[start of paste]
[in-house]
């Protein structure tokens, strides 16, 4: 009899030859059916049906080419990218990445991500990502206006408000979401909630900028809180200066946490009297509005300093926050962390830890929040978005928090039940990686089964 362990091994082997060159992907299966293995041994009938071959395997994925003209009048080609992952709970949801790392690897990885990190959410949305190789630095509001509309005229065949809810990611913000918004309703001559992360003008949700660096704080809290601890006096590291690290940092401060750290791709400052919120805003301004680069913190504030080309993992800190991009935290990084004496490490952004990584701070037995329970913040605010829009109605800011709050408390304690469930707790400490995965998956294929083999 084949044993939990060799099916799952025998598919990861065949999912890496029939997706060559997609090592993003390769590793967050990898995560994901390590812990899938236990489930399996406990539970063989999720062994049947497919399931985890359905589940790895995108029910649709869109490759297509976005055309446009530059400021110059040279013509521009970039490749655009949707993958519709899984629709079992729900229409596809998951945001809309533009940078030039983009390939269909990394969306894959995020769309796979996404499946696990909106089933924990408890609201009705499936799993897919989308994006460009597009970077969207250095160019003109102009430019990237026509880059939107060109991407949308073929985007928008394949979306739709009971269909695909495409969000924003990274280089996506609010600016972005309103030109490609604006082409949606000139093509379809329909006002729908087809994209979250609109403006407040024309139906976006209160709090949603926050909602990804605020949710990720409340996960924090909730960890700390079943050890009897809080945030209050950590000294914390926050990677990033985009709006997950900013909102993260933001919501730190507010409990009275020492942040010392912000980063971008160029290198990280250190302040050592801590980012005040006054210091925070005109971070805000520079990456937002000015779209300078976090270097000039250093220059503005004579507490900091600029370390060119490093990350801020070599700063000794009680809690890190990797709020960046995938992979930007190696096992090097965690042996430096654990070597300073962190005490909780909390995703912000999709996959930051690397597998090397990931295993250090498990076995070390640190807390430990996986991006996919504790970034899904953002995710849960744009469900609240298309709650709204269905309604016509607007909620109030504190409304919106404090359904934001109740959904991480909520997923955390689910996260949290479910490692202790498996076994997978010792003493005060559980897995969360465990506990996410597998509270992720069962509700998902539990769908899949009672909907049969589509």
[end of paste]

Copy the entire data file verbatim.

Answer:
[in-house]
């Protein structure tokens, strides 16, 4: 009899030859059916049906080419990218990445991500990502206006408000979401909630900028809180200066946490009297509005300093926050962390830890929040978005928090039940990686089964 362990091994082997060159992907299966293995041994009938071959395997994925003209009048080609992952709970949801790392690897990885990190959410949305190789630095509001509309005229065949809810990611913000918004309703001559992360003008949700660096704080809290601890006096590291690290940092401060750290791709400052919120805003301004680069913190504030080309993992800190991009935290990084004496490490952004990584701070037995329970913040605010829009109605800011709050408390304690469930707790400490995965998956294929083999 084949044993939990060799099916799952025998598919990861065949999912890496029939997706060559997609090592993003390769590793967050990898995560994901390590812990899938236990489930399996406990539970063989999720062994049947497919399931985890359905589940790895995108029910649709869109490759297509976005055309446009530059400021110059040279013509521009970039490749655009949707993958519709899984629709079992729900229409596809998951945001809309533009940078030039983009390939269909990394969306894959995020769309796979996404499946696990909106089933924990408890609201009705499936799993897919989308994006460009597009970077969207250095160019003109102009430019990237026509880059939107060109991407949308073929985007928008394949979306739709009971269909695909495409969000924003990274280089996506609010600016972005309103030109490609604006082409949606000139093509379809329909006002729908087809994209979250609109403006407040024309139906976006209160709090949603926050909602990804605020949710990720409340996960924090909730960890700390079943050890009897809080945030209050950590000294914390926050990677990033985009709006997950900013909102993260933001919501730190507010409990009275020492942040010392912000980063971008160029290198990280250190302040050592801590980012005040006054210091925070005109971070805000520079990456937002000015779209300078976090270097000039250093220059503005004579507490900091600029370390060119490093990350801020070599700063000794009680809690890190990797709020960046995938992979930007190696096992090097965690042996430096654990070597300073962190005490909780909390995703912000999709996959930051690397597998090397990931295993250090498990076995070390640190807390430990996986991006996919504790970034899904953002995710849960744009469900609240298309709650709204269905309604016509607007909620109030504190409304919106404090359904934001109740959904991480909520997923955390689910996260949290479910490692202790498996076994997978010792003493005060559980897995969360465990506990996410597998509270992720069962509700998902539990769908899949009672909907049969589509």